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The R&B Box, Vol. 4:Rhino

Artist: Various Artists

Date Released: 1994

Label: Rhino

Produced By:

Tracklisting:

  1. Little Richard - The Girl Can't Help It
  2. The Coasters - Young Blood
  3. Jackie Wilson - Reet Petite (The Finest Girl You Ever Want to Meet)
  4. Thurston Harris & The Sharps - Little Bitty Pretty One
  5. The Chantels - Maybe
  6. Huey "Piano" Smith & The Clowns - Don't You Just Know It
  7. Jerry Butler & The Impressions - For Your Precious Love
  8. Clyde McPhatter - A Lover's Question
  9. Wilbert Harrison - Kansas City
  10. The Flamingos - I Only Have Eyes for You
  11. Dee Clark - Hey Little Girl
  12. Carla Thomas - Gee Whiz (Look at His Eyes)
  13. Etta James - At Last
  14. Ben E. King - Spanish Harlem
  15. Gladys Knight & The Pips - Every Beat of My Heart
  16. Bobby "Blue" Bland - I Pity the Fool
  17. Ernie K-Doe - Mother-in-Law
  18. The Marcels - Blue Moon

ReviewEdit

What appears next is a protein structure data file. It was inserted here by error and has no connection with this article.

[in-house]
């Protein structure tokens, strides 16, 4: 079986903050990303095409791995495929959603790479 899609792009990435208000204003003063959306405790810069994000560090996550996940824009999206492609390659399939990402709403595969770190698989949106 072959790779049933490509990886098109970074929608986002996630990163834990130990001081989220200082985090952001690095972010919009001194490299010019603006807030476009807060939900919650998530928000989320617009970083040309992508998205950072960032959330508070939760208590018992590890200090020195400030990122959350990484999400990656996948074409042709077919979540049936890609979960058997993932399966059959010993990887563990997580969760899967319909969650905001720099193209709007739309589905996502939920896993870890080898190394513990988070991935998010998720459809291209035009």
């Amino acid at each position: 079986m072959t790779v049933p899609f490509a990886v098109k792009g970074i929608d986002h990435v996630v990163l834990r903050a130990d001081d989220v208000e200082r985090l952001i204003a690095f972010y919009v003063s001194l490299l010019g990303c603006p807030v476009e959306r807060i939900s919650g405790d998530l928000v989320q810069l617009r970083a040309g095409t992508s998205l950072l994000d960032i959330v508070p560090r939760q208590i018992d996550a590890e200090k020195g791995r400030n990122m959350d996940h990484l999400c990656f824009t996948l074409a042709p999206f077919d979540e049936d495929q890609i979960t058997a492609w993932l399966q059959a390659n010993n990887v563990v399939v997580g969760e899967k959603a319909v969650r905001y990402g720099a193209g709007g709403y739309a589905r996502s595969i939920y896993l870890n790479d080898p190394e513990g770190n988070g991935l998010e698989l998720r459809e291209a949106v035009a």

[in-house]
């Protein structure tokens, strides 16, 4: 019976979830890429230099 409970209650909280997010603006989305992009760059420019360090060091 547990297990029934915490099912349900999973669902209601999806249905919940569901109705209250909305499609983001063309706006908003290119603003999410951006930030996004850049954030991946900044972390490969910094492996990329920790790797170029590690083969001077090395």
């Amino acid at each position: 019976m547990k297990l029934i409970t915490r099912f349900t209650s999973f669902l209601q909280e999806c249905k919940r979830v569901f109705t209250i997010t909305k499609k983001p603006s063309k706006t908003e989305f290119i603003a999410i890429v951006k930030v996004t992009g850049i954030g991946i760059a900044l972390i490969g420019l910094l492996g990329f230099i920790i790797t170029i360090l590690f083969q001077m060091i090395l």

By 1956, R&B was an established and immensely popular genre whose only real competition for radio airplay was the burgeoning style derived from R&B itself, rock and roll. During the latter half of the 50s, doo wop in particular was garnishing the most attention thanks to the countless American teenagers forming their own a cappella groups and buying up 45s by the truckload. Elements of blues, gospel, rockabilly and stride piano still are prominent within the sound, but R&B is quickly coming into its own during this period and developing numerous geographically dependent styles. With socially conscious soul music on the horizon, this was the beginning of the end for innocent love ballads and naïve outlooks on life. This compilation takes a look at popular R&B from 1956 to 1961, and Rhino manages to present a pretty diverse collection. While all the songs were hits in their own right, a few stick out in particular, especially Etta James’ classic ballad At Last, Ben E. King’s boardwalk hit Spanish Harlem and Blue Moon, The Marcels’ ode to onomatopoeia. Rhino also does a good job of picking artists from different sides of the R&B spectrum, from the blues of Bobby "Blue" Bland and Wilbert Harrison to the doo wop of Clyde McPhatter and Thurston Harris to the early rock of Little Richard and Huey “Piano” Smith. There is nothing rare or unheralded here, but works sufficiently as a vague overview of R&B during the late 50s. Mpardaiolo


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